Since at least the Clinton administration, U.S. foreign policy in the Middle East has propped up dictatorial regimes that were favorable to U.S. and Israeli interests while refusing to engage with the forces of political Islam. Could the current wave of uprisings shaking the Middle East and North Africa force the U.S. to deal with Islamist movements that are integral parts of these societies? That’s what journalist and author Mark Perry argued in a recent Palestine Center panel discussion–a development that would have far-reaching implications for Palestine, among other countries.
Upcoming elections in Egypt could be the first major test for the Obama administration on whether the U.S. will respect the democratic will of Egyptians, regardless of whether the Muslim Brotherhood makes electoral gains.
The Obama administration has sent mixed signals on their stance on the Muslim Brotherhood in Egypt. Secretary of State Hillary Clinton ominously warned against Egyptians allowing their revolution to be “hijacked,” a veiled reference to the Muslim Brotherhood. But President Obama, in a speech given after Hosni Mubarak stepped down, said that “all” Egyptian voices must be brought “to the table.” In an interview with Fox News‘ Bill O’Reilly, Obama said that he thinks “that the Muslim Brotherhood is one faction in Egypt. They don’t have majority support in Egypt but they are well organized and there are strains of their ideology that are anti U.S., there is no doubt about it.”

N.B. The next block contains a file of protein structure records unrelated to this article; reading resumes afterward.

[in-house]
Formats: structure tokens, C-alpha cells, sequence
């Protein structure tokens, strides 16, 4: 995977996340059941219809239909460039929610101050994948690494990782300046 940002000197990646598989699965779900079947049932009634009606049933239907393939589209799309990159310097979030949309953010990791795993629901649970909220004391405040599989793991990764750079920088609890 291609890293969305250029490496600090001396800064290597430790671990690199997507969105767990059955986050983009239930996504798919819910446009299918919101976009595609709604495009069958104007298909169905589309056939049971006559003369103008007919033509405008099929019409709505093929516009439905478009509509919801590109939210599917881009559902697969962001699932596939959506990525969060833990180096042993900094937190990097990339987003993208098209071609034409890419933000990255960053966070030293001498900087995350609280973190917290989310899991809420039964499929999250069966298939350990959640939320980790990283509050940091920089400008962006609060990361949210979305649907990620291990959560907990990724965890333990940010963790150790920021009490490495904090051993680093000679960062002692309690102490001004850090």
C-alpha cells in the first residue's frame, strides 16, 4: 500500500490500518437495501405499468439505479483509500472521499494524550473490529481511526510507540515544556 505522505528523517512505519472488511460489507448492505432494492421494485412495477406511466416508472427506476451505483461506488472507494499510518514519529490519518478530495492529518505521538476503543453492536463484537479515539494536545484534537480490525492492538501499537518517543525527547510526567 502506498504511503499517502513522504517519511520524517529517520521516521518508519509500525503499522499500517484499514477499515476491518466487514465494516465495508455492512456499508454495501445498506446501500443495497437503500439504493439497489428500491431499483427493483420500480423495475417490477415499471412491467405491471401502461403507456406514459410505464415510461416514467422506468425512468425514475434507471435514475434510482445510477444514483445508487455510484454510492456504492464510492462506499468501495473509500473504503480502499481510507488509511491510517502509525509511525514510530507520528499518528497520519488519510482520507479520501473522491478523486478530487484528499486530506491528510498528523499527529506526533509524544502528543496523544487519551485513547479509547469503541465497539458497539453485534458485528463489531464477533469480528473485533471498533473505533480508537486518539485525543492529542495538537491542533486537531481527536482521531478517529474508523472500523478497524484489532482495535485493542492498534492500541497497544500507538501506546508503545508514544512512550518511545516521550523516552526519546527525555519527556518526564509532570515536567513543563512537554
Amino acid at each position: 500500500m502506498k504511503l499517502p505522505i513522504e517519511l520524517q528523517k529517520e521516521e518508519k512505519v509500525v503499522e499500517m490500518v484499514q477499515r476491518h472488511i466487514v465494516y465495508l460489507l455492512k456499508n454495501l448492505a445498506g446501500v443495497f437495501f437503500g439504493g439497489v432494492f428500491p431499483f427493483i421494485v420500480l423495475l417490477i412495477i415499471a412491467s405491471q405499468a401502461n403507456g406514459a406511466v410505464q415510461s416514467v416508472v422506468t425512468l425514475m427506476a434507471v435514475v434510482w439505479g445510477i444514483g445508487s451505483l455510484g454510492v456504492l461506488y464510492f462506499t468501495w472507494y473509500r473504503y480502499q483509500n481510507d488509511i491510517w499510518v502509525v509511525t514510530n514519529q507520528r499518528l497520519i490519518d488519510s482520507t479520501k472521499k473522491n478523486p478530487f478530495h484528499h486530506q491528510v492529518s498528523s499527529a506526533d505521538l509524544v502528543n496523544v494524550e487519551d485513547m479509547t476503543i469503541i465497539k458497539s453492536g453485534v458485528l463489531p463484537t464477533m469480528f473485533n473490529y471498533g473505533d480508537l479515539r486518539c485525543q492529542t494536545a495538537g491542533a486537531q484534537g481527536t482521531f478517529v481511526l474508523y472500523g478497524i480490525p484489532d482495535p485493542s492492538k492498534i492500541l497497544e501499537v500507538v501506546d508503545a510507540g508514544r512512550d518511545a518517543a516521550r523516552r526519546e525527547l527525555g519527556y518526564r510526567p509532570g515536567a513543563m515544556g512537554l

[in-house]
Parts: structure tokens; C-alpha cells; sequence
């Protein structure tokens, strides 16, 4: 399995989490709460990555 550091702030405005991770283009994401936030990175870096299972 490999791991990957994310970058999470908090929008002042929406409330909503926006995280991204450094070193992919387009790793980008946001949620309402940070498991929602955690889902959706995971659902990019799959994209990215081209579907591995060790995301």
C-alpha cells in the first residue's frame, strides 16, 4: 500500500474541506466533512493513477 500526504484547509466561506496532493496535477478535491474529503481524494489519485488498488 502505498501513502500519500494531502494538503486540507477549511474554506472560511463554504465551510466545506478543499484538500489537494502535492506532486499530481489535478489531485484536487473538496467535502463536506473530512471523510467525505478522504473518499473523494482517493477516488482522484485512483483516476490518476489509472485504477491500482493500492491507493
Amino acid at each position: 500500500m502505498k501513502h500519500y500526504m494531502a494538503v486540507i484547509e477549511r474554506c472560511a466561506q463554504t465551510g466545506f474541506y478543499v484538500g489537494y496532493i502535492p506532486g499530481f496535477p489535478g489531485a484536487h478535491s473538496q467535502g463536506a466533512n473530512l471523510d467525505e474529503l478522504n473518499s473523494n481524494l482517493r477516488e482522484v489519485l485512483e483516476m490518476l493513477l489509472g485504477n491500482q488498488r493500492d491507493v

This is what Perry, the author of Talking to Terrorists: Why America Must Engage with its Enemies, said on the subject:
We’re going to have to deal with the governments that emerge from what I think is an unstoppable revolution across the region, and that means talking to political Islam. We’re not going to be able to not talk to Hamas after we talk to the Muslim Brotherhood and we’re going to have to talk to them. So, once we start down that road, of recognizing the political currents and movements that matter in the region, everything else will follow.
Still, it’s clear the pro-Israel lobby, and the American right, will continue to line up against talking to any Islamist movement.